Better Glycemic Control With Insulin Pump for Youth With T1D
Severe hypoglycemia, diabetic ketoacidosis less likely with insulin pump therapy than injection therapy
TUESDAY, Oct. 10, 2017 (HealthDay News) -- For young patients with type 1 diabetes, insulin pump therapy is associated with lower risks of severe hypoglycemia and diabetic ketoacidosis and better glycemic control than insulin injection therapy, according to a study published online Oct. 10 in the Journal of the American Medical Association.
Beate Karges, M.D., from RWTH Aachen University in Germany, and colleagues conducted a population-based cohort study in 446 diabetes centers. They identified patients with type 1 diabetes who were younger than 20 years and had diabetes duration of more than one year.
The researchers found that 14,119 patients used pump therapy and 16,460 used insulin injections. A total of 9,814 patients using pump therapy were matched with 9,814 using injection therapy. Compared with injection therapy, pump therapy was correlated with lower rates of severe hypoglycemia (9.55 versus 13.97 per 100 patient-years) and diabetic ketoacidosis (3.64 versus 4.26 per 100 patient-years). Lower levels of glycated hemoglobin were seen with pump versus injection therapy (8.04 versus 8.22 percent). Compared with injection therapy, pump therapy was associated with lower total daily insulin doses (0.84 versus 0.98 U/kg). No significant difference in body mass index was seen between the treatment regimens.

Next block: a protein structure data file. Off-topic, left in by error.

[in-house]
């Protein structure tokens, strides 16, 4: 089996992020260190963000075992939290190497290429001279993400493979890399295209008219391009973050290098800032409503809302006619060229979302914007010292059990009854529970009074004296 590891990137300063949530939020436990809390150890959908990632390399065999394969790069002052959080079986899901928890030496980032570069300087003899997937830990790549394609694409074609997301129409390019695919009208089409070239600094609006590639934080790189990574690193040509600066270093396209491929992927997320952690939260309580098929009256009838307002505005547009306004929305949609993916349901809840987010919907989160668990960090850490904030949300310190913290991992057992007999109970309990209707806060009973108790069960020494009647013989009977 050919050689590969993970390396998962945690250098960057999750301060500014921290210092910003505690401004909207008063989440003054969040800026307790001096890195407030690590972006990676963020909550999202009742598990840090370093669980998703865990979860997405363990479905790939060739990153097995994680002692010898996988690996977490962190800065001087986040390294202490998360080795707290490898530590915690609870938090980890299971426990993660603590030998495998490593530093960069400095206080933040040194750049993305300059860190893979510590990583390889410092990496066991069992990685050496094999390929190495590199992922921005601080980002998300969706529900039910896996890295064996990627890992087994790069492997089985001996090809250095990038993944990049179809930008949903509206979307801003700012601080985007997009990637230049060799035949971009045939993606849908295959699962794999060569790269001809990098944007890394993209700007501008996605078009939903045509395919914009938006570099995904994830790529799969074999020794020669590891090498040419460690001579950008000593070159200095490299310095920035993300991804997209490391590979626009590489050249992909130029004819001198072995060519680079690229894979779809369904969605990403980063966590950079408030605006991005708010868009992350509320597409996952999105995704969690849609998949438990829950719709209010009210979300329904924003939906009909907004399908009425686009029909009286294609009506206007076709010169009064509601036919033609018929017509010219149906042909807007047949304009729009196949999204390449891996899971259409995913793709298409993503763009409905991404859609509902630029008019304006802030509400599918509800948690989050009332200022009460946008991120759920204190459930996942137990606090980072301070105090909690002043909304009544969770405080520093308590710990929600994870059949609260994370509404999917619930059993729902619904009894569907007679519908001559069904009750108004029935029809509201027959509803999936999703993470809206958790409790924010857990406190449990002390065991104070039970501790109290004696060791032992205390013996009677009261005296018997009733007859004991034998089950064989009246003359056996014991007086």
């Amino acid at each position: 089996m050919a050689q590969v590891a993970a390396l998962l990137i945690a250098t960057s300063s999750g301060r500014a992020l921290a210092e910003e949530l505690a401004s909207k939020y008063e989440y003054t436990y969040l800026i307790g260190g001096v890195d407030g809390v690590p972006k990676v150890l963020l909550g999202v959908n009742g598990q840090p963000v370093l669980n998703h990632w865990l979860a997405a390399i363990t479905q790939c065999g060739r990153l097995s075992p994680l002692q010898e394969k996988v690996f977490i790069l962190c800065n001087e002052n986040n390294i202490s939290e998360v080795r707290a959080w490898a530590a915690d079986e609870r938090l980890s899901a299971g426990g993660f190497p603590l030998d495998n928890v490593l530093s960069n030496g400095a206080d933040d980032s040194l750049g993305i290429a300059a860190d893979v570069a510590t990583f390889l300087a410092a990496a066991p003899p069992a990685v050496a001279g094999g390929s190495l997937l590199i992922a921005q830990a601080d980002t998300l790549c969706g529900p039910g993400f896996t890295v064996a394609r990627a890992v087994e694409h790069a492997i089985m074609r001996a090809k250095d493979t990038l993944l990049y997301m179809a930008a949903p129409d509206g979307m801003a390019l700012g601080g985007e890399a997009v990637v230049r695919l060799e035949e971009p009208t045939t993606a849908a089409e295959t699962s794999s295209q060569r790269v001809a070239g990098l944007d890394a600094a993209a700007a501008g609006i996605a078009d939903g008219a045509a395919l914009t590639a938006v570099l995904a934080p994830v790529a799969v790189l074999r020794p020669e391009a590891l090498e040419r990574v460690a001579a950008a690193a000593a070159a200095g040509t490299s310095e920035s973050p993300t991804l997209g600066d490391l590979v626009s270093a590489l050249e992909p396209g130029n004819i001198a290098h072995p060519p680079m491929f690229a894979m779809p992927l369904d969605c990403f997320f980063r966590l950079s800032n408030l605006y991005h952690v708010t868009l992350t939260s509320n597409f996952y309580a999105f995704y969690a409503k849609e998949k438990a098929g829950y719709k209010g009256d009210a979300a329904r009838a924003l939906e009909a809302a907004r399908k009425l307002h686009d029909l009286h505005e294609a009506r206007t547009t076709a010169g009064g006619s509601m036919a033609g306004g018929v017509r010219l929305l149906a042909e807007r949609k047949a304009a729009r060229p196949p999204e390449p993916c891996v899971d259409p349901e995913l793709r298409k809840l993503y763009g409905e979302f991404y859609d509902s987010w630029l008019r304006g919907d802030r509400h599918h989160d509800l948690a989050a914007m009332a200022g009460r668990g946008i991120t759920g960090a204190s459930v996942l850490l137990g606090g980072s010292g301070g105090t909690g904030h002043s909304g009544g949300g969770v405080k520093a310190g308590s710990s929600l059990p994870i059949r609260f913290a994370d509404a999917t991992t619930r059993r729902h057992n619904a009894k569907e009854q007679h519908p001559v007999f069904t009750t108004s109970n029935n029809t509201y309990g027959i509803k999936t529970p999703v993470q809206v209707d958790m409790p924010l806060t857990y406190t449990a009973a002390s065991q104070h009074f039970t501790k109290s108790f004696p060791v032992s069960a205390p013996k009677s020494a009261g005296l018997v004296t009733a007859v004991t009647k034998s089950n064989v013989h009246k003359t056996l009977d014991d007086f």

"These findings provide evidence for improved clinical outcomes associated with insulin pump therapy compared with injection therapy in children, adolescents, and young adults with type 1 diabetes," the authors write.
One author disclosed financial ties to the pharmaceutical and medical device industries and received a grant related to closed-loop systems from the European Commission.